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I just launched the LAMP website, the house that will hold LAMP now that the Kickstarter campaign is over. (You can see it here.) Winter and the holidays are falling off the gears and things are starting to turn in earnest now.
But! While it’s fresh in my mind, I’ve been meaning to do a post on Kickstarter itself. What’s Kickstarter, you ask? Well, it’s the really fantastic site that lets you crowd-source fundraising for projects, and is how I funded my upcoming album. During the campaign, lots of friends and strangers wrote asking how it worked and if it was good fit for them, or how to make their current project better. I mainlined Kickstarter projects & related blog entries for four months before launching my own project, with lots of friendly help from the folks at Kickstarter itself (I’m looking at you, Cindy Au!) so I have a small country’s worth of thoughts on the subject.
For the friends who asked and the strangers who might be wondering, here’s a tiny map that might help you get started funding your own forays into awesomeness.
FOCUS ON THE PROJECT
Kickstarter is excellent for launching your play, book, product, album, or whimsical Nintendo-scarf knitting project. What it’s less excellent for is subsidizing general, non-specific ideas.
Bad example: “Help me pursue more art in my life!”
Good example: “Help foot the costs to build an eight-foot tall lego replica of Diagon Alley!”
Think concrete, and finite– something with a beginning and an end goal, that you can define easily.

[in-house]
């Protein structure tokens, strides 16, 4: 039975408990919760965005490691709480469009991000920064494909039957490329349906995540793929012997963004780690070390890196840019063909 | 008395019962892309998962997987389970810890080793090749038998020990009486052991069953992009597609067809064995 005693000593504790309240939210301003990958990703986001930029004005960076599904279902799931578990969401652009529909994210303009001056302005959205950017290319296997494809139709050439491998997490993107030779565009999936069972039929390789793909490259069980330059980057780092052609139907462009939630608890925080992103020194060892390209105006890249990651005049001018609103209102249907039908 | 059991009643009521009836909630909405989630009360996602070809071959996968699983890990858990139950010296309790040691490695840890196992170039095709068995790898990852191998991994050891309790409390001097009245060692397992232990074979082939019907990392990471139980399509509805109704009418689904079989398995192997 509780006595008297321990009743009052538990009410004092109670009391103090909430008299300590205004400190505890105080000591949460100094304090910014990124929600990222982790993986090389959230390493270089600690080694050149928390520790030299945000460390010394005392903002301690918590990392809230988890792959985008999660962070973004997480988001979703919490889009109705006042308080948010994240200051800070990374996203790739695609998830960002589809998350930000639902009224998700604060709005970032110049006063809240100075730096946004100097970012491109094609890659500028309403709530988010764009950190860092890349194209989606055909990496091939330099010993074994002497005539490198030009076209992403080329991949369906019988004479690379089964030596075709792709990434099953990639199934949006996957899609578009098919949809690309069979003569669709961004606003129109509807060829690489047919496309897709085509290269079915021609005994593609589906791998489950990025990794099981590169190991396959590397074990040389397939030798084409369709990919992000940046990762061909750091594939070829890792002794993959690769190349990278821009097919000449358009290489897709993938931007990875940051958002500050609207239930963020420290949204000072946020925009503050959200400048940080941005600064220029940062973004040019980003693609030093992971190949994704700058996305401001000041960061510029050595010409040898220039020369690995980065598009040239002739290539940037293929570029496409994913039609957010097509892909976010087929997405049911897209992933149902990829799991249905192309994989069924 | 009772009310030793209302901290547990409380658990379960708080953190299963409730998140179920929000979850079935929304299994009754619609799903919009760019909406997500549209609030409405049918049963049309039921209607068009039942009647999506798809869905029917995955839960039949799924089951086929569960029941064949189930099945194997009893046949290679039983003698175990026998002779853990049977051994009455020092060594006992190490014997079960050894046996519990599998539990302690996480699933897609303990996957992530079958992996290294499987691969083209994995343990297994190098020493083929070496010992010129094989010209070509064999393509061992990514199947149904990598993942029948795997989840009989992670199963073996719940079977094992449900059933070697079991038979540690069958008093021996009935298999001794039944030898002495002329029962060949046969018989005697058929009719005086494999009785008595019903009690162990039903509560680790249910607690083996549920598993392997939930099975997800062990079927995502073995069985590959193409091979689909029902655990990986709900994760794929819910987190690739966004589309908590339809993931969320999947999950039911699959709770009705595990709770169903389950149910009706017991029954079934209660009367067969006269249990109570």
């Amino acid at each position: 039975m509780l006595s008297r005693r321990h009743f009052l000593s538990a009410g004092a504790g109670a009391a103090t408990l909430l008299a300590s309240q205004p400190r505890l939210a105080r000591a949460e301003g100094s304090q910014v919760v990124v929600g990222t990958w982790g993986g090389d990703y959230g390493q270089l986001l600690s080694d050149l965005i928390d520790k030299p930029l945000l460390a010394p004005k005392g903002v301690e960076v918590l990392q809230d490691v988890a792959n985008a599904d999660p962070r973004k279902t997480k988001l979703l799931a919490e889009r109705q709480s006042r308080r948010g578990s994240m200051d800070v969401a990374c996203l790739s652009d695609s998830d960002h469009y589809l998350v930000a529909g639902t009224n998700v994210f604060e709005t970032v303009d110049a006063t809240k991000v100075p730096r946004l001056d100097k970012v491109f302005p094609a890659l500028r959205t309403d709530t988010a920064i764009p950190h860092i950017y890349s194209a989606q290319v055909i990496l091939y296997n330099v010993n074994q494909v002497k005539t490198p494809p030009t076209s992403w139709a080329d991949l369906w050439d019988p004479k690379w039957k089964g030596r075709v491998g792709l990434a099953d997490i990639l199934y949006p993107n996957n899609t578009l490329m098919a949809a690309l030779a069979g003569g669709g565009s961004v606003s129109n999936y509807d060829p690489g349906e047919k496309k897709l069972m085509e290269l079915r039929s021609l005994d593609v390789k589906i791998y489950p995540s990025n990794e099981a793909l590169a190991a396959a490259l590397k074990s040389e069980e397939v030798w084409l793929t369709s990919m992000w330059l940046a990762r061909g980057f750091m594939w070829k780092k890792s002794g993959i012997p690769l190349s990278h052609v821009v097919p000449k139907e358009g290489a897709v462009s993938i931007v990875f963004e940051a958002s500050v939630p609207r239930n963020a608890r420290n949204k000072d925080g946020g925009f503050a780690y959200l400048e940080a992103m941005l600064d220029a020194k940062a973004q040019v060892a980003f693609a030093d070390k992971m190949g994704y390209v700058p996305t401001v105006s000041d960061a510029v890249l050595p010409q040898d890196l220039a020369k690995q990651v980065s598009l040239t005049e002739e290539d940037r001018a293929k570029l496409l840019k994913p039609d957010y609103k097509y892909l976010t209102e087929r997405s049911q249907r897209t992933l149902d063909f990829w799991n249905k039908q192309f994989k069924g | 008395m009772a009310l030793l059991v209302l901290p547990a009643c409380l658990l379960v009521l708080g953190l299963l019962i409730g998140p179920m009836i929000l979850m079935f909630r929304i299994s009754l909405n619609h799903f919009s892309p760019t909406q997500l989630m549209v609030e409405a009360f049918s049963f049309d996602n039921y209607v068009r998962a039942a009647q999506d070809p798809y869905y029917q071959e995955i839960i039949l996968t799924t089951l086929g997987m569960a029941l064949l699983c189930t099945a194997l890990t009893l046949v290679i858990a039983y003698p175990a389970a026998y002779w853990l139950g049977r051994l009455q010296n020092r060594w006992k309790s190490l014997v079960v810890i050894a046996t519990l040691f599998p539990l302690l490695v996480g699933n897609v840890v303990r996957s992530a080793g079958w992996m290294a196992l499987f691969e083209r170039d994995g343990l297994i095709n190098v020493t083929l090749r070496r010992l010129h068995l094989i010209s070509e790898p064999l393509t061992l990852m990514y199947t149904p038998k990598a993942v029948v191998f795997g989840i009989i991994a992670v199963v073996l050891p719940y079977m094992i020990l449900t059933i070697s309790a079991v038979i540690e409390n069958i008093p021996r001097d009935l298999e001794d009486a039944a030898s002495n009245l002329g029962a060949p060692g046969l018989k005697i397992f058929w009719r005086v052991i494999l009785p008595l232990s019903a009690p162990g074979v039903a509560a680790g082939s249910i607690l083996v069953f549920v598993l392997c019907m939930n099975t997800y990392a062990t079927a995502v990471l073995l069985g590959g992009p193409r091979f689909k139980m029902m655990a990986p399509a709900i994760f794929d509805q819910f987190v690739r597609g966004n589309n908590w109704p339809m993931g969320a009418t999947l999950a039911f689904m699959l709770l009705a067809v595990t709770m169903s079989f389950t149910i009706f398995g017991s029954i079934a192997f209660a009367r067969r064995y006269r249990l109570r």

Take these two examples by Polly Law. In this one, Polly focuses on how she doesn’t have enough time and energy to be an artist, and how she wants to be able to cover her bills for four months while she pursues her career. And in THIS one, Polly focuses instead on what she’s trying to accomplish with her actual art, The Word Project. Project A = Unsuccessful. Project B = Successful, with Polly reaching 147% of her goal.
It is much easier to be able to say: “Yes, THIS project, I want to help make it exist!” as opposed to “support you as an artist, wha…? What does that mean?” The latter is amorphous, while the former gives people something concrete to attach to.
REWARDS, REWARDS, REWARDS
If you’re thinking about putting up a project, you also have to consider what you’re giving people for their money. Each project has backer tiers from a dollar to a squillion dollars, and each should come with a reward appropriate to that level.